Al Jazeera Executive Protests Egypt's Charges Against Journalists Who 'Have Done Nothing Wrong'

Al Jazeera's Protest Against Charges In Egypt Gets Louder

Al Jazeera's head of newsgathering, Heather Allan, joined HuffPost Live on Thursday to speak out about the Egyptian government's charges against her colleagues.

Correspondent Peter Greste, and producers Baher Mohamed and Mohamed Fahmy were arrested at the end of December on suspicion of broadcasting false news and conspiring with the Muslim Brotherhood. On Wednesday, 20 people were formally charged in a case against Al Jazeera, even though only nine of those named are actually employees at Al Jazeera.

Allan spoke to HuffPost Live's Ahmed Shihab-Eldin the day after the formal charges were made.

Greste, Fahmy and Mohamed "are in particularly harsh conditions and just shouldn't be there," she said.

In letters from prison, Greste acknowledged the risk he took by speaking to members of the Muslim Brotherhood for his reporting. The organization was recently declared a terrorist group in Egypt. Greste said that the risk was necessary in order to provide balanced reporting.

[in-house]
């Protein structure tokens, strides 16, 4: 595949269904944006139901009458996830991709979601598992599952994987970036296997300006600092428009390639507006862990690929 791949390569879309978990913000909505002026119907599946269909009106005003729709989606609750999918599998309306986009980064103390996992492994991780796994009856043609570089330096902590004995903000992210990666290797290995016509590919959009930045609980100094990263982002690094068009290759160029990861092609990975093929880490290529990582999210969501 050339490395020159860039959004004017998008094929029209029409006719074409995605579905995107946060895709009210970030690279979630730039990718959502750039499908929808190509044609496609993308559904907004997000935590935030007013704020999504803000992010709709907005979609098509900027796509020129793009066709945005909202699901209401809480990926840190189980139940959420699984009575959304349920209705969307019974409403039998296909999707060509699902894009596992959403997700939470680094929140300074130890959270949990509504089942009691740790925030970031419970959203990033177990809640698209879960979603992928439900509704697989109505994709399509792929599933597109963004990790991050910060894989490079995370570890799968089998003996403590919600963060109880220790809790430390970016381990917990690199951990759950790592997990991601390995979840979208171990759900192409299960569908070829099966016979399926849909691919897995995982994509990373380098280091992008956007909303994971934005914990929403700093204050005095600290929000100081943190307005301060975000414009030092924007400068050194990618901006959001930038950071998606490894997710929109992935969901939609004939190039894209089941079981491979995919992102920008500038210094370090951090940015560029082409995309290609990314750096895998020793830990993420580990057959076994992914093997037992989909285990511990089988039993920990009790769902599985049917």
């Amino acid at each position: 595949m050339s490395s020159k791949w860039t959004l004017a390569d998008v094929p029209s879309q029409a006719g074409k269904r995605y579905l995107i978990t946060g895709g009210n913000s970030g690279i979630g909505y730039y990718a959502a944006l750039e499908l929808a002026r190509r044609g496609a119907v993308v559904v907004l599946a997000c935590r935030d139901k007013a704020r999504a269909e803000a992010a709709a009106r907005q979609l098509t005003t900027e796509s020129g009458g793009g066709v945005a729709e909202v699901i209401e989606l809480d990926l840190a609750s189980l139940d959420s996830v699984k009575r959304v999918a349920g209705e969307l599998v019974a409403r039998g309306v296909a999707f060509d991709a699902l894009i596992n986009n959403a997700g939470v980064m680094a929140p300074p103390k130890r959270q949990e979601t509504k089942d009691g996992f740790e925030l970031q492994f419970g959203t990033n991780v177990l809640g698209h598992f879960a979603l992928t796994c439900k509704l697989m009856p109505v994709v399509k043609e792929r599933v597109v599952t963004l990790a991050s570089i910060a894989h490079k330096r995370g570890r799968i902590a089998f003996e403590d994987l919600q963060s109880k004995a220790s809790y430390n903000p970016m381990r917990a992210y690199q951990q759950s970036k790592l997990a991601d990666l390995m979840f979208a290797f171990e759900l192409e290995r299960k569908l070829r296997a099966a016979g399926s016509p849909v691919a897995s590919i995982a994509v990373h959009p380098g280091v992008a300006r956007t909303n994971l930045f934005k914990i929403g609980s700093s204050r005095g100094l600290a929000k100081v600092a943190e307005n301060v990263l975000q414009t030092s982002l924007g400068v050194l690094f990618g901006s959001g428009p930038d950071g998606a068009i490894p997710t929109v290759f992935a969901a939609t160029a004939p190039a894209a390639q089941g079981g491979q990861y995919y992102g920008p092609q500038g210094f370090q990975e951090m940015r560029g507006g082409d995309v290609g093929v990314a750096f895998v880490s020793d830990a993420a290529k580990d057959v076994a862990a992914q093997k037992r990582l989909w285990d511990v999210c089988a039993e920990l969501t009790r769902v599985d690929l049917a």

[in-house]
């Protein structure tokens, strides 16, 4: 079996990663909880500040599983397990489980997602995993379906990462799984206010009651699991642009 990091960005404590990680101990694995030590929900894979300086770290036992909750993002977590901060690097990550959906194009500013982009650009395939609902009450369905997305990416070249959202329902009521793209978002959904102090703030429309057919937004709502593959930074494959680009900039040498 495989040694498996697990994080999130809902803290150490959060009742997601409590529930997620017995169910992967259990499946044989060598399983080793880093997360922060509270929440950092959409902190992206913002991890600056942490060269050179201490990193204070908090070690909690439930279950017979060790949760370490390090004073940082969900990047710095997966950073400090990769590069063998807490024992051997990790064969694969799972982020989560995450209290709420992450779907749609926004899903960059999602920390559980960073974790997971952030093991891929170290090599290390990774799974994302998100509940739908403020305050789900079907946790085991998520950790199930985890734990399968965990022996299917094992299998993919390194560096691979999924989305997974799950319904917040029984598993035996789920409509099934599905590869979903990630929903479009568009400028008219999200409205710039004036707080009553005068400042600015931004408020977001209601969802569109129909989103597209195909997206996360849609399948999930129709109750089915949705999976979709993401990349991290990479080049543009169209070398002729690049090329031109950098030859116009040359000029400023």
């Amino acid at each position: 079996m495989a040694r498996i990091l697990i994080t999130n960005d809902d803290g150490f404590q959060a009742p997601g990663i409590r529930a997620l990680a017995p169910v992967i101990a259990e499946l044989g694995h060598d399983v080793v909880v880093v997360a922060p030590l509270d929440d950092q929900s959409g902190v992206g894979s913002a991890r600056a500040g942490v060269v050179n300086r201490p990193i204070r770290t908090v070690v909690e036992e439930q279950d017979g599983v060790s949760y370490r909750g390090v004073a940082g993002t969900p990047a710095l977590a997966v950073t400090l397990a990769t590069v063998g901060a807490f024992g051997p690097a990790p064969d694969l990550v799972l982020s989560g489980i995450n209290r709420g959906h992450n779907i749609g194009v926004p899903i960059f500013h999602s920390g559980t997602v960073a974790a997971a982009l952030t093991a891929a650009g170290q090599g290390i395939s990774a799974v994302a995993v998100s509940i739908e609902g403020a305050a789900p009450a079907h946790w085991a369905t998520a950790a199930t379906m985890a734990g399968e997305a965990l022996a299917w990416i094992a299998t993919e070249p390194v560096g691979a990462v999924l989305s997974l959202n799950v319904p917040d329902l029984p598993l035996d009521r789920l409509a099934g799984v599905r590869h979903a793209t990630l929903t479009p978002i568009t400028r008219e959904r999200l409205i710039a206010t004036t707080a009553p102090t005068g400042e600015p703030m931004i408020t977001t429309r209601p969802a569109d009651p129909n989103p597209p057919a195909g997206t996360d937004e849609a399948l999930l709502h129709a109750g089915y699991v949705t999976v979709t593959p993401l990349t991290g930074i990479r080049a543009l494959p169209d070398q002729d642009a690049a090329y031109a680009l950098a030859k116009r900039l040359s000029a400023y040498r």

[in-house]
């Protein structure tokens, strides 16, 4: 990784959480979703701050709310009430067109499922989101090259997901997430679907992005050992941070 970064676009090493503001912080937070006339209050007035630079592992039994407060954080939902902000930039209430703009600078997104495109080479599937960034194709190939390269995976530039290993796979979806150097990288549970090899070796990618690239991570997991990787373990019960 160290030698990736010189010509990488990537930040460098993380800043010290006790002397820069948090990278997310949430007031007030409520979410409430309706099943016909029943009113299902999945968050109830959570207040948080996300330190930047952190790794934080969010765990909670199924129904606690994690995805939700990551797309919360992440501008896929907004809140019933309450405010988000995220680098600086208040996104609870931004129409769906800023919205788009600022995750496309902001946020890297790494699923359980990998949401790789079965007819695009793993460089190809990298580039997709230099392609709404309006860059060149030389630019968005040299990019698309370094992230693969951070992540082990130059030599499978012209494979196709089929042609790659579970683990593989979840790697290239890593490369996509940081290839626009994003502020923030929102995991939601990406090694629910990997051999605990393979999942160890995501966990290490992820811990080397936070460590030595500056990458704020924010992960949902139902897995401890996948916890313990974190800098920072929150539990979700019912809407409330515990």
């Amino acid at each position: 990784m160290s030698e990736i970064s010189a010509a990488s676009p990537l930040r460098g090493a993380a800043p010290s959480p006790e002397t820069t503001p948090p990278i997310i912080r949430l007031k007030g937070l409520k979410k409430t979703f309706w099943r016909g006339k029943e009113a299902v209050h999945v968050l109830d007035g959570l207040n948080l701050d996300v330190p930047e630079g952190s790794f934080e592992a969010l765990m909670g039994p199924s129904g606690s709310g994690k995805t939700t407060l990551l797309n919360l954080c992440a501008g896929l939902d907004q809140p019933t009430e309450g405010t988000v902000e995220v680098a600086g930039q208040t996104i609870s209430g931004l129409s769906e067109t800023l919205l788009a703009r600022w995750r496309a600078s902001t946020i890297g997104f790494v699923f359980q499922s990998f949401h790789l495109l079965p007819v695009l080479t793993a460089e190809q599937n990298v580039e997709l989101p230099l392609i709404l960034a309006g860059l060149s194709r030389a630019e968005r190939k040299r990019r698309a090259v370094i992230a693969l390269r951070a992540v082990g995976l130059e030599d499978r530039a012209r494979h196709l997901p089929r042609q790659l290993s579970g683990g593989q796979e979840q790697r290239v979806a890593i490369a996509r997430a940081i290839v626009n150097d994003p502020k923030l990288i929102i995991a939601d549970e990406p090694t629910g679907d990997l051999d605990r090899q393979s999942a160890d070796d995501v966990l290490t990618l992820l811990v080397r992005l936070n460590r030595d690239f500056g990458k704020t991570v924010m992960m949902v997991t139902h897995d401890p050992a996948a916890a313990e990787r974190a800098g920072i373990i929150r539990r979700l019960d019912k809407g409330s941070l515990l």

Allan told HuffPost Live that the other 11 people charged are students who may be activists, filmmakers and stringers who are not part of Al Jazeera's staff.

"We're really worried about them," she said. "We don't use them in our permanent staff and really, they've done nothing wrong other than be witness or take pictures of demonstrations on the streets of Cairo that happened to go on our air."

Al Jazeera slammed the charges in a statement on Wednesday. "The allegations and actions of the Egyptian authorities are extraordinary, unjust, and unacceptable," said Al Anstey, managing director of Al Jazeera English.

The case has drawn international attention as journalists worldwide protest the detention of Al Jazeera employees. The White House has also called for their release.

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